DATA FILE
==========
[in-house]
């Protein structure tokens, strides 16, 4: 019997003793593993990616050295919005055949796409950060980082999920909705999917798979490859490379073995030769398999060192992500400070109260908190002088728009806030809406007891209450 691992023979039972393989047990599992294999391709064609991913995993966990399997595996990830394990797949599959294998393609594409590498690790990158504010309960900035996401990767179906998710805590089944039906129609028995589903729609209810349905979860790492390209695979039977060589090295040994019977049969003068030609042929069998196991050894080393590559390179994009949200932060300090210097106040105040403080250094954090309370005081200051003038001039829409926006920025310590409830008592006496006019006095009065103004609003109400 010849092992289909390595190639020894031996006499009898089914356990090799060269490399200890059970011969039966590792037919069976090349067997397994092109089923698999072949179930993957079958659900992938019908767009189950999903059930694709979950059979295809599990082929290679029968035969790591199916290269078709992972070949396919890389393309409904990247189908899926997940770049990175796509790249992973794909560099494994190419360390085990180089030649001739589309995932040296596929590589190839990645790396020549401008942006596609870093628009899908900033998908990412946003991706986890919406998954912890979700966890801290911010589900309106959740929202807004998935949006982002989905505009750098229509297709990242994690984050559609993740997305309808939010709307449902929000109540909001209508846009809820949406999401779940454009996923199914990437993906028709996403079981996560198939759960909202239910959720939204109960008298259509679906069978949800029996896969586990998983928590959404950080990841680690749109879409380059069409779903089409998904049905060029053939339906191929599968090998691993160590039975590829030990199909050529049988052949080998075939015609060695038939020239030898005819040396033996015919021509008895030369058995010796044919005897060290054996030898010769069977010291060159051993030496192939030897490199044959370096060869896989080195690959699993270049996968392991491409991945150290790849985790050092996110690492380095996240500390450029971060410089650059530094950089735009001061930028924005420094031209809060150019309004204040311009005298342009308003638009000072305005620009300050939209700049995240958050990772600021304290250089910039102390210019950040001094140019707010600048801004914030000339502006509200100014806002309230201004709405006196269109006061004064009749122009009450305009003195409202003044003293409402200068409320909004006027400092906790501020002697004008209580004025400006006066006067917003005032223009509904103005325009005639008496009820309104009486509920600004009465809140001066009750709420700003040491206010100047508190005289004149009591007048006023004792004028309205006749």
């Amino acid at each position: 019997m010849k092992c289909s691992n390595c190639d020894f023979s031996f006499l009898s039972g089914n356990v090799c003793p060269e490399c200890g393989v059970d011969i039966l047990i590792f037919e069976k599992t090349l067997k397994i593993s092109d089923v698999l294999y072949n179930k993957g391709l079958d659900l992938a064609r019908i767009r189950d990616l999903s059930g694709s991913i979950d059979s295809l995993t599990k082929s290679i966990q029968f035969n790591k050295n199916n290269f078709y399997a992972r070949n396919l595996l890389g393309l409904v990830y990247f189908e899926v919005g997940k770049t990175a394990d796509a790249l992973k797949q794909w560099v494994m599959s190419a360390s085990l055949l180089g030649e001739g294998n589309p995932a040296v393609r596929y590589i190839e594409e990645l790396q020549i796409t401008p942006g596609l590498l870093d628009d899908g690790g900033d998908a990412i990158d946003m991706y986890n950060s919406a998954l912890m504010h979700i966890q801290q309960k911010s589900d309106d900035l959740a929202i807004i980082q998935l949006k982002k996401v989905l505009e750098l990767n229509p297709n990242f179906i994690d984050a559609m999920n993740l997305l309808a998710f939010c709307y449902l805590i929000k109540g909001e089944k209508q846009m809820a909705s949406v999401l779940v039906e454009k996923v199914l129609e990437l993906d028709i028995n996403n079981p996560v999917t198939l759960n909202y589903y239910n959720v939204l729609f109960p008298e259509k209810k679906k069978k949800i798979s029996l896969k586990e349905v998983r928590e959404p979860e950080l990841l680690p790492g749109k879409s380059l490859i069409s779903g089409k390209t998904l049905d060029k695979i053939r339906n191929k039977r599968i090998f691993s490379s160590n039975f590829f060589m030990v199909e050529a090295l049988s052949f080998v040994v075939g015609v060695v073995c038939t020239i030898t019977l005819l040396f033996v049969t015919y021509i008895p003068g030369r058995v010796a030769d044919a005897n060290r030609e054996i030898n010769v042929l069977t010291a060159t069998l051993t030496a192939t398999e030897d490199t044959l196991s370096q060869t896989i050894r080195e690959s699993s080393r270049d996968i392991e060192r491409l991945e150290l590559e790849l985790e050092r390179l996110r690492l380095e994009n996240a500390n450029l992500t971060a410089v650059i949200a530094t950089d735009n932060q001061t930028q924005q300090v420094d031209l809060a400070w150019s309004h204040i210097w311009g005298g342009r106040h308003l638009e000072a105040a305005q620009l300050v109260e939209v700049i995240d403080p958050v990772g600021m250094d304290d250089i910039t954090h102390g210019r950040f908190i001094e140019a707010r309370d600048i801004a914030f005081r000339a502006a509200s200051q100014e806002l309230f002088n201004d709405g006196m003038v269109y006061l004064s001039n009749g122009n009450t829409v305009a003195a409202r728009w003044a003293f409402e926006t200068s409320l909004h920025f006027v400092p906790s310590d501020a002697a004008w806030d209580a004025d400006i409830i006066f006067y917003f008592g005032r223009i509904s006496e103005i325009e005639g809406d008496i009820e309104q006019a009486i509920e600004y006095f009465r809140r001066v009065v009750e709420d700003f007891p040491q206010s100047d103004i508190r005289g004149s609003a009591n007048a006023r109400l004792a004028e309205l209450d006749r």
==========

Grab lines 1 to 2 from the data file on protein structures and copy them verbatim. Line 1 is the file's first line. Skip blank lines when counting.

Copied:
[in-house]
């Protein structure tokens, strides 16, 4: 019997003793593993990616050295919005055949796409950060980082999920909705999917798979490859490379073995030769398999060192992500400070109260908190002088728009806030809406007891209450 691992023979039972393989047990599992294999391709064609991913995993966990399997595996990830394990797949599959294998393609594409590498690790990158504010309960900035996401990767179906998710805590089944039906129609028995589903729609209810349905979860790492390209695979039977060589090295040994019977049969003068030609042929069998196991050894080393590559390179994009949200932060300090210097106040105040403080250094954090309370005081200051003038001039829409926006920025310590409830008592006496006019006095009065103004609003109400 010849092992289909390595190639020894031996006499009898089914356990090799060269490399200890059970011969039966590792037919069976090349067997397994092109089923698999072949179930993957079958659900992938019908767009189950999903059930694709979950059979295809599990082929290679029968035969790591199916290269078709992972070949396919890389393309409904990247189908899926997940770049990175796509790249992973794909560099494994190419360390085990180089030649001739589309995932040296596929590589190839990645790396020549401008942006596609870093628009899908900033998908990412946003991706986890919406998954912890979700966890801290911010589900309106959740929202807004998935949006982002989905505009750098229509297709990242994690984050559609993740997305309808939010709307449902929000109540909001209508846009809820949406999401779940454009996923199914990437993906028709996403079981996560198939759960909202239910959720939204109960008298259509679906069978949800029996896969586990998983928590959404950080990841680690749109879409380059069409779903089409998904049905060029053939339906191929599968090998691993160590039975590829030990199909050529049988052949080998075939015609060695038939020239030898005819040396033996015919021509008895030369058995010796044919005897060290054996030898010769069977010291060159051993030496192939030897490199044959370096060869896989080195690959699993270049996968392991491409991945150290790849985790050092996110690492380095996240500390450029971060410089650059530094950089735009001061930028924005420094031209809060150019309004204040311009005298342009308003638009000072305005620009300050939209700049995240958050990772600021304290250089910039102390210019950040001094140019707010600048801004914030000339502006509200100014806002309230201004709405006196269109006061004064009749122009009450305009003195409202003044003293409402200068409320909004006027400092906790501020002697004008209580004025400006006066006067917003005032223009509904103005325009005639008496009820309104009486509920600004009465809140001066009750709420700003040491206010100047508190005289004149009591007048006023004792004028309205006749």